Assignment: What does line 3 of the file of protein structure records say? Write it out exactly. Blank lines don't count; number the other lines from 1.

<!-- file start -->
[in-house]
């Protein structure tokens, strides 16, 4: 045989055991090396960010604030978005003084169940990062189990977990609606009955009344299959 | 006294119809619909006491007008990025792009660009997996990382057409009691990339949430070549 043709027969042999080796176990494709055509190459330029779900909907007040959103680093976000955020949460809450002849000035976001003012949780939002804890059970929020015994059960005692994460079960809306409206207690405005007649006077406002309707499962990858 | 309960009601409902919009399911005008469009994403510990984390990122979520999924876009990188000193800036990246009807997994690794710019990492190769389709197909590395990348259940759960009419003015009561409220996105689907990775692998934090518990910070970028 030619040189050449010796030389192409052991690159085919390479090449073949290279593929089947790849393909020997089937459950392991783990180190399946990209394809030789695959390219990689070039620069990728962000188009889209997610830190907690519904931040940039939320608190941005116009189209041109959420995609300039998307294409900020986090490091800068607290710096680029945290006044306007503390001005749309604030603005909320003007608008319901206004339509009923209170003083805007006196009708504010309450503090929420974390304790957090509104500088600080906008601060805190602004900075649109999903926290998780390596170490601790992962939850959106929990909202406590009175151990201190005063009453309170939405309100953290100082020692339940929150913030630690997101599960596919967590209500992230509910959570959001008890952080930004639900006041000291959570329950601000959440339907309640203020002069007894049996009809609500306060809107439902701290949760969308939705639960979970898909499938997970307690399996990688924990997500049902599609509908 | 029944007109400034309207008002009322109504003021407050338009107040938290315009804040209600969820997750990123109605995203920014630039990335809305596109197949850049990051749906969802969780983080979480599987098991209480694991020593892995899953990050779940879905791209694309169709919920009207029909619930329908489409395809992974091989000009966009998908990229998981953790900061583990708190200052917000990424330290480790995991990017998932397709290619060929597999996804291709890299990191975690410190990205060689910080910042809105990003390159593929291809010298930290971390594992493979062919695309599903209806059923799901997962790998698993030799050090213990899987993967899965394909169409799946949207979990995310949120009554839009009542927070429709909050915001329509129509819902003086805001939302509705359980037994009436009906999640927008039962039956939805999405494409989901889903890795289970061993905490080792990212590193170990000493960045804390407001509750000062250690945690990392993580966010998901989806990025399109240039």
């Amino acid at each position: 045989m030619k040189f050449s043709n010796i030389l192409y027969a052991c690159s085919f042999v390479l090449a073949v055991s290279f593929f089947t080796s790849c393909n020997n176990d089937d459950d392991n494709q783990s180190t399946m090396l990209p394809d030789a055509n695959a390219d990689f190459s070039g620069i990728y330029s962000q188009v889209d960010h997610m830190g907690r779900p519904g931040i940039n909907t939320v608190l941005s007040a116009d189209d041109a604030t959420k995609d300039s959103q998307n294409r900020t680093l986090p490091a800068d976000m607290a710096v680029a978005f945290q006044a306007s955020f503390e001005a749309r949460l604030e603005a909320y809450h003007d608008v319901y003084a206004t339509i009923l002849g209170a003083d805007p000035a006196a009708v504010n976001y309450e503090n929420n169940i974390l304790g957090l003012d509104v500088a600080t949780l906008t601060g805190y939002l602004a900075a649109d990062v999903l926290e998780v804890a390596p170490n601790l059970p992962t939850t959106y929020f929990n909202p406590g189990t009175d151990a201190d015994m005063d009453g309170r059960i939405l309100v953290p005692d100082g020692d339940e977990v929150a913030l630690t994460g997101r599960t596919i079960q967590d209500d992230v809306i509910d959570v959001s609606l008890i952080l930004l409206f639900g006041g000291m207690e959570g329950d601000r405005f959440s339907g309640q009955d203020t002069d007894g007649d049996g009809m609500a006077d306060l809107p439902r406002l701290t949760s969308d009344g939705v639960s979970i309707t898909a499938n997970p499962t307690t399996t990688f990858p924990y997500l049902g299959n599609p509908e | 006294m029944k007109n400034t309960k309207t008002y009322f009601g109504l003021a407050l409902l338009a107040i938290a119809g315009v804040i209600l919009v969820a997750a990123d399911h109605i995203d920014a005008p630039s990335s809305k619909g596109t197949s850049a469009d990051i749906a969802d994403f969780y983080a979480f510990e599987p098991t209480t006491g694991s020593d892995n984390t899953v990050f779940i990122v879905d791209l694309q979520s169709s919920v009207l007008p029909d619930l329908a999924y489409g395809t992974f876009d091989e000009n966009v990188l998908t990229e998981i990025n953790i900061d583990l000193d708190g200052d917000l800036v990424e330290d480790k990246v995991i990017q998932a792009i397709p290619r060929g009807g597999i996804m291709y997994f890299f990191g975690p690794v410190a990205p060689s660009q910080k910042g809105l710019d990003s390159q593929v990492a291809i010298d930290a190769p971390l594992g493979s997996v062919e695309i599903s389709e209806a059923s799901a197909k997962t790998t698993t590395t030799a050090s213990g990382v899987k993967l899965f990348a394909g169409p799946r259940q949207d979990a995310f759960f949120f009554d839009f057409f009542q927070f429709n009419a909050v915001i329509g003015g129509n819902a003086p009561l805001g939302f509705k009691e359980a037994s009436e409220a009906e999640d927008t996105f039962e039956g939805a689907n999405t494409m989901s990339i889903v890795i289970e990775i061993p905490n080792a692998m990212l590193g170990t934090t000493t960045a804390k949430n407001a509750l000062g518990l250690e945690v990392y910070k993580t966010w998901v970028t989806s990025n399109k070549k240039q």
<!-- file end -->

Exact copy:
């Amino acid at each position: 045989m030619k040189f050449s043709n010796i030389l192409y027969a052991c690159s085919f042999v390479l090449a073949v055991s290279f593929f089947t080796s790849c393909n020997n176990d089937d459950d392991n494709q783990s180190t399946m090396l990209p394809d030789a055509n695959a390219d990689f190459s070039g620069i990728y330029s962000q188009v889209d960010h997610m830190g907690r779900p519904g931040i940039n909907t939320v608190l941005s007040a116009d189209d041109a604030t959420k995609d300039s959103q998307n294409r900020t680093l986090p490091a800068d976000m607290a710096v680029a978005f945290q006044a306007s955020f503390e001005a749309r949460l604030e603005a909320y809450h003007d608008v319901y003084a206004t339509i009923l002849g209170a003083d805007p000035a006196a009708v504010n976001y309450e503090n929420n169940i974390l304790g957090l003012d509104v500088a600080t949780l906008t601060g805190y939002l602004a900075a649109d990062v999903l926290e998780v804890a390596p170490n601790l059970p992962t939850t959106y929020f929990n909202p406590g189990t009175d151990a201190d015994m005063d009453g309170r059960i939405l309100v953290p005692d100082g020692d339940e977990v929150a913030l630690t994460g997101r599960t596919i079960q967590d209500d992230v809306i509910d959570v959001s609606l008890i952080l930004l409206f639900g006041g000291m207690e959570g329950d601000r405005f959440s339907g309640q009955d203020t002069d007894g007649d049996g009809m609500a006077d306060l809107p439902r406002l701290t949760s969308d009344g939705v639960s979970i309707t898909a499938n997970p499962t307690t399996t990688f990858p924990y997500l049902g299959n599609p509908e | 006294m029944k007109n400034t309960k309207t008002y009322f009601g109504l003021a407050l409902l338009a107040i938290a119809g315009v804040i209600l919009v969820a997750a990123d399911h109605i995203d920014a005008p630039s990335s809305k619909g596109t197949s850049a469009d990051i749906a969802d994403f969780y983080a979480f510990e599987p098991t209480t006491g694991s020593d892995n984390t899953v990050f779940i990122v879905d791209l694309q979520s169709s919920v009207l007008p029909d619930l329908a999924y489409g395809t992974f876009d091989e000009n966009v990188l998908t990229e998981i990025n953790i900061d583990l000193d708190g200052d917000l800036v990424e330290d480790k990246v995991i990017q998932a792009i397709p290619r060929g009807g597999i996804m291709y997994f890299f990191g975690p690794v410190a990205p060689s660009q910080k910042g809105l710019d990003s390159q593929v990492a291809i010298d930290a190769p971390l594992g493979s997996v062919e695309i599903s389709e209806a059923s799901a197909k997962t790998t698993t590395t030799a050090s213990g990382v899987k993967l899965f990348a394909g169409p799946r259940q949207d979990a995310f759960f949120f009554d839009f057409f009542q927070f429709n009419a909050v915001i329509g003015g129509n819902a003086p009561l805001g939302f509705k009691e359980a037994s009436e409220a009906e999640d927008t996105f039962e039956g939805a689907n999405t494409m989901s990339i889903v890795i289970e990775i061993p905490n080792a692998m990212l590193g170990t934090t000493t960045a804390k949430n407001a509750l000062g518990l250690e945690v990392y910070k993580t966010w998901v970028t989806s990025n399109k070549k240039q």